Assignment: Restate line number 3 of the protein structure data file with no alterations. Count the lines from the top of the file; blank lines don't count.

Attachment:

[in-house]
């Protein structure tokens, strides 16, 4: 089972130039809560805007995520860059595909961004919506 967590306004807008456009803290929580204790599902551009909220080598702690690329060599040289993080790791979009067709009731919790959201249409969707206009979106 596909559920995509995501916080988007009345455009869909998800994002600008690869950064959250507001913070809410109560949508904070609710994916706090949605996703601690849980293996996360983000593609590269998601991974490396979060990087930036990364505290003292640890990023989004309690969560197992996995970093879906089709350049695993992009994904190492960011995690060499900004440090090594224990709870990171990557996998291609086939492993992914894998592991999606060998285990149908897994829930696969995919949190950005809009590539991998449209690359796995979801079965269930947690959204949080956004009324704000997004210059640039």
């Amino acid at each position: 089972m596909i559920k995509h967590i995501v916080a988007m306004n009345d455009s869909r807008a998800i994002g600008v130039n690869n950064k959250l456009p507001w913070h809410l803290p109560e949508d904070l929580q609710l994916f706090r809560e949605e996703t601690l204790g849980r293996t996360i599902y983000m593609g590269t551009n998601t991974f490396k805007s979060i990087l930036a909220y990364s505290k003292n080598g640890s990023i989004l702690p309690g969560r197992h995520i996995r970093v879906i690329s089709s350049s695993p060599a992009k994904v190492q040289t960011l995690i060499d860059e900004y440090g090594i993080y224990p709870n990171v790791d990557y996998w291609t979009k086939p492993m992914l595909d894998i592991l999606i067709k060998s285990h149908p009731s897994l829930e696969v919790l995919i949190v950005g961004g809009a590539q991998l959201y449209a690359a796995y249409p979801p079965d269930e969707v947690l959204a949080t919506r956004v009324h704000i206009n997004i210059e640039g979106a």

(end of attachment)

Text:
């Amino acid at each position: 089972m596909i559920k995509h967590i995501v916080a988007m306004n009345d455009s869909r807008a998800i994002g600008v130039n690869n950064k959250l456009p507001w913070h809410l803290p109560e949508d904070l929580q609710l994916f706090r809560e949605e996703t601690l204790g849980r293996t996360i599902y983000m593609g590269t551009n998601t991974f490396k805007s979060i990087l930036a909220y990364s505290k003292n080598g640890s990023i989004l702690p309690g969560r197992h995520i996995r970093v879906i690329s089709s350049s695993p060599a992009k994904v190492q040289t960011l995690i060499d860059e900004y440090g090594i993080y224990p709870n990171v790791d990557y996998w291609t979009k086939p492993m992914l595909d894998i592991l999606i067709k060998s285990h149908p009731s897994l829930e696969v919790l995919i949190v950005g961004g809009a590539q991998l959201y449209a690359a796995y249409p979801p079965d269930e969707v947690l959204a949080t919506r956004v009324h704000i206009n997004i210059e640039g979106a």